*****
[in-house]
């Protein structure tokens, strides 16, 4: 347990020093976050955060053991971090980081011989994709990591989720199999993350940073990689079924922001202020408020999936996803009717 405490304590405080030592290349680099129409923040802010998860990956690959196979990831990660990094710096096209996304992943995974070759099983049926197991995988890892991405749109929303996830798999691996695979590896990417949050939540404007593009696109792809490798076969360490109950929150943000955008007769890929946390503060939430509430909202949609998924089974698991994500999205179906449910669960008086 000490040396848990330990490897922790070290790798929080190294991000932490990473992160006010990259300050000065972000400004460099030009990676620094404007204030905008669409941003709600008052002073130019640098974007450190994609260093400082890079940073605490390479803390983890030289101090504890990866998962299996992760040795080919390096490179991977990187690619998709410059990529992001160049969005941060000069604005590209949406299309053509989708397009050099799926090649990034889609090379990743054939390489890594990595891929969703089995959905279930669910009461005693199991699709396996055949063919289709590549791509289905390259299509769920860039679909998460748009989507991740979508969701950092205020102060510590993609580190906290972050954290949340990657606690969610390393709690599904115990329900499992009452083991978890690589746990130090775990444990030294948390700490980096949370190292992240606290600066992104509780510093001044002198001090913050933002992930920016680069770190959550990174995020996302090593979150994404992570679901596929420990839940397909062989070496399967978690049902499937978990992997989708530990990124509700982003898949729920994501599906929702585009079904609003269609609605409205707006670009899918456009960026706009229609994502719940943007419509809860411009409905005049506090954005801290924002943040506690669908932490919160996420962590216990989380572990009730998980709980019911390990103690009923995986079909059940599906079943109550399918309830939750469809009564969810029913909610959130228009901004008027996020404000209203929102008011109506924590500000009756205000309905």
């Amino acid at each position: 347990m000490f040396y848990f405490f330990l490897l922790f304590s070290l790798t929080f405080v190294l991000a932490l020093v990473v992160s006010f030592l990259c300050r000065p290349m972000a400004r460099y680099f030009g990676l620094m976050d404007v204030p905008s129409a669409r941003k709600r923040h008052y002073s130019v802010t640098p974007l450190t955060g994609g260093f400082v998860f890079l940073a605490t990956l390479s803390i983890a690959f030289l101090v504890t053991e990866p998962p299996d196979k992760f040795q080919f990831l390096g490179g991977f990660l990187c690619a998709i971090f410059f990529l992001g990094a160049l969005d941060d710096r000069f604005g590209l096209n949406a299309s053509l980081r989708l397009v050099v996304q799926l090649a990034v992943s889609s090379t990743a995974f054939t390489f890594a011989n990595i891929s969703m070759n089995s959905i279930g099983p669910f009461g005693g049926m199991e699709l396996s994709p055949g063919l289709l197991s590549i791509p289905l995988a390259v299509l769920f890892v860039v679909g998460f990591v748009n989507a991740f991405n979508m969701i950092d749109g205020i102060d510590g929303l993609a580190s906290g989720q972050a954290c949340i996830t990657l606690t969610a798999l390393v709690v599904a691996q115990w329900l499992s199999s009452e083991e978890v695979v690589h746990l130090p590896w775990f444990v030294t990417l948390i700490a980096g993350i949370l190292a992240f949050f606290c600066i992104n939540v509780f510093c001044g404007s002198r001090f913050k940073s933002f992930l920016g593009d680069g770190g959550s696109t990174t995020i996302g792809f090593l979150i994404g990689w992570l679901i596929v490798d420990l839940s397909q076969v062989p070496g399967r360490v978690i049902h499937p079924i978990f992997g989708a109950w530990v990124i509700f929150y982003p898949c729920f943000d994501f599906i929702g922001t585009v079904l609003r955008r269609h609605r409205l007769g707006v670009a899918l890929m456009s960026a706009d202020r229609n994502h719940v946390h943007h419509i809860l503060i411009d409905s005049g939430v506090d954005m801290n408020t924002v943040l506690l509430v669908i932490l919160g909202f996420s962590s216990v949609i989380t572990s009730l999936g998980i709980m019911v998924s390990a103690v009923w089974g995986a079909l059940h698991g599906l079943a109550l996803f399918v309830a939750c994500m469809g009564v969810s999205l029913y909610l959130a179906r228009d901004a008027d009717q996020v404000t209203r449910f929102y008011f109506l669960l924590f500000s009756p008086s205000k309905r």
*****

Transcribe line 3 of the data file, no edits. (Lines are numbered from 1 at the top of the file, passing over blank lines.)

């Amino acid at each position: 347990m000490f040396y848990f405490f330990l490897l922790f304590s070290l790798t929080f405080v190294l991000a932490l020093v990473v992160s006010f030592l990259c300050r000065p290349m972000a400004r460099y680099f030009g990676l620094m976050d404007v204030p905008s129409a669409r941003k709600r923040h008052y002073s130019v802010t640098p974007l450190t955060g994609g260093f400082v998860f890079l940073a605490t990956l390479s803390i983890a690959f030289l101090v504890t053991e990866p998962p299996d196979k992760f040795q080919f990831l390096g490179g991977f990660l990187c690619a998709i971090f410059f990529l992001g990094a160049l969005d941060d710096r000069f604005g590209l096209n949406a299309s053509l980081r989708l397009v050099v996304q799926l090649a990034v992943s889609s090379t990743a995974f054939t390489f890594a011989n990595i891929s969703m070759n089995s959905i279930g099983p669910f009461g005693g049926m199991e699709l396996s994709p055949g063919l289709l197991s590549i791509p289905l995988a390259v299509l769920f890892v860039v679909g998460f990591v748009n989507a991740f991405n979508m969701i950092d749109g205020i102060d510590g929303l993609a580190s906290g989720q972050a954290c949340i996830t990657l606690t969610a798999l390393v709690v599904a691996q115990w329900l499992s199999s009452e083991e978890v695979v690589h746990l130090p590896w775990f444990v030294t990417l948390i700490a980096g993350i949370l190292a992240f949050f606290c600066i992104n939540v509780f510093c001044g404007s002198r001090f913050k940073s933002f992930l920016g593009d680069g770190g959550s696109t990174t995020i996302g792809f090593l979150i994404g990689w992570l679901i596929v490798d420990l839940s397909q076969v062989p070496g399967r360490v978690i049902h499937p079924i978990f992997g989708a109950w530990v990124i509700f929150y982003p898949c729920f943000d994501f599906i929702g922001t585009v079904l609003r955008r269609h609605r409205l007769g707006v670009a899918l890929m456009s960026a706009d202020r229609n994502h719940v946390h943007h419509i809860l503060i411009d409905s005049g939430v506090d954005m801290n408020t924002v943040l506690l509430v669908i932490l919160g909202f996420s962590s216990v949609i989380t572990s009730l999936g998980i709980m019911v998924s390990a103690v009923w089974g995986a079909l059940h698991g599906l079943a109550l996803f399918v309830a939750c994500m469809g009564v969810s999205l029913y909610l959130a179906r228009d901004a008027d009717q996020v404000t209203r449910f929102y008011f109506l669960l924590f500000s009756p008086s205000k309905r």